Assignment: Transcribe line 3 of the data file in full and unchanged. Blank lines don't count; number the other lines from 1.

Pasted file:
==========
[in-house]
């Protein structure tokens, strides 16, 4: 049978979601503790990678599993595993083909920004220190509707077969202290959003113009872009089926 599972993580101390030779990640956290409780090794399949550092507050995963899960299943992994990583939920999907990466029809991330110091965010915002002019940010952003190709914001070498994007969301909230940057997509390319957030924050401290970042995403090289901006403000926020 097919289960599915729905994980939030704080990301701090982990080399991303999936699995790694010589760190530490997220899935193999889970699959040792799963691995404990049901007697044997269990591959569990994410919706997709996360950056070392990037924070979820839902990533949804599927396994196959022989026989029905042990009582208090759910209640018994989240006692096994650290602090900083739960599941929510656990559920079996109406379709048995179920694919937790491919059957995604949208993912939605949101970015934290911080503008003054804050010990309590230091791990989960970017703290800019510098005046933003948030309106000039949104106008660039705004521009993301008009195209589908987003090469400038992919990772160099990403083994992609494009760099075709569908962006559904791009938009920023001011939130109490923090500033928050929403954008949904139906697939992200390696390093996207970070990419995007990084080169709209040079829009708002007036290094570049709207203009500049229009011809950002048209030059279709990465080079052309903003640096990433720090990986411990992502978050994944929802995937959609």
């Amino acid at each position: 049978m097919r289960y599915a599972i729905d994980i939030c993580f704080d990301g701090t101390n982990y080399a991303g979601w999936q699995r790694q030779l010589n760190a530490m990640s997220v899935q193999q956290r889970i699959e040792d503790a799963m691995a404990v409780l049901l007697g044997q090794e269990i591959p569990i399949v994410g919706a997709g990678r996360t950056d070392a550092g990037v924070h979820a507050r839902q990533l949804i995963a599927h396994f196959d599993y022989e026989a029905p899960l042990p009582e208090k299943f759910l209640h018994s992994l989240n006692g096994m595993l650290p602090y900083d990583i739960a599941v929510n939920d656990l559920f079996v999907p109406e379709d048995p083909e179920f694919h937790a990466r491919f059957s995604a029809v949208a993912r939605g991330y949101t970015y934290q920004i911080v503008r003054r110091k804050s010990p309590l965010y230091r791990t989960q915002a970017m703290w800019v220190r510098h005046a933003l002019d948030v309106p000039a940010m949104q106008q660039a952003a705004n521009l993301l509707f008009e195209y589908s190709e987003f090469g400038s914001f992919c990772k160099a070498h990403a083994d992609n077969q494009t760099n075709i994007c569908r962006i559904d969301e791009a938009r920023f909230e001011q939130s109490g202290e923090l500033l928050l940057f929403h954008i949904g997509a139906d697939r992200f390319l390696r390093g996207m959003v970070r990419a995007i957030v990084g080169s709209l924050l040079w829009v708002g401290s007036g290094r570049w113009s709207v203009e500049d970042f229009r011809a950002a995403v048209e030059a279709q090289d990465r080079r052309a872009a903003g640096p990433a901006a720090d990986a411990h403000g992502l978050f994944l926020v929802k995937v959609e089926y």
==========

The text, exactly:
């Amino acid at each position: 049978m097919r289960y599915a599972i729905d994980i939030c993580f704080d990301g701090t101390n982990y080399a991303g979601w999936q699995r790694q030779l010589n760190a530490m990640s997220v899935q193999q956290r889970i699959e040792d503790a799963m691995a404990v409780l049901l007697g044997q090794e269990i591959p569990i399949v994410g919706a997709g990678r996360t950056d070392a550092g990037v924070h979820a507050r839902q990533l949804i995963a599927h396994f196959d599993y022989e026989a029905p899960l042990p009582e208090k299943f759910l209640h018994s992994l989240n006692g096994m595993l650290p602090y900083d990583i739960a599941v929510n939920d656990l559920f079996v999907p109406e379709d048995p083909e179920f694919h937790a990466r491919f059957s995604a029809v949208a993912r939605g991330y949101t970015y934290q920004i911080v503008r003054r110091k804050s010990p309590l965010y230091r791990t989960q915002a970017m703290w800019v220190r510098h005046a933003l002019d948030v309106p000039a940010m949104q106008q660039a952003a705004n521009l993301l509707f008009e195209y589908s190709e987003f090469g400038s914001f992919c990772k160099a070498h990403a083994d992609n077969q494009t760099n075709i994007c569908r962006i559904d969301e791009a938009r920023f909230e001011q939130s109490g202290e923090l500033l928050l940057f929403h954008i949904g997509a139906d697939r992200f390319l390696r390093g996207m959003v970070r990419a995007i957030v990084g080169s709209l924050l040079w829009v708002g401290s007036g290094r570049w113009s709207v203009e500049d970042f229009r011809a950002a995403v048209e030059a279709q090289d990465r080079r052309a872009a903003g640096p990433a901006a720090d990986a411990h403000g992502l978050f994944l926020v929802k995937v959609e089926y």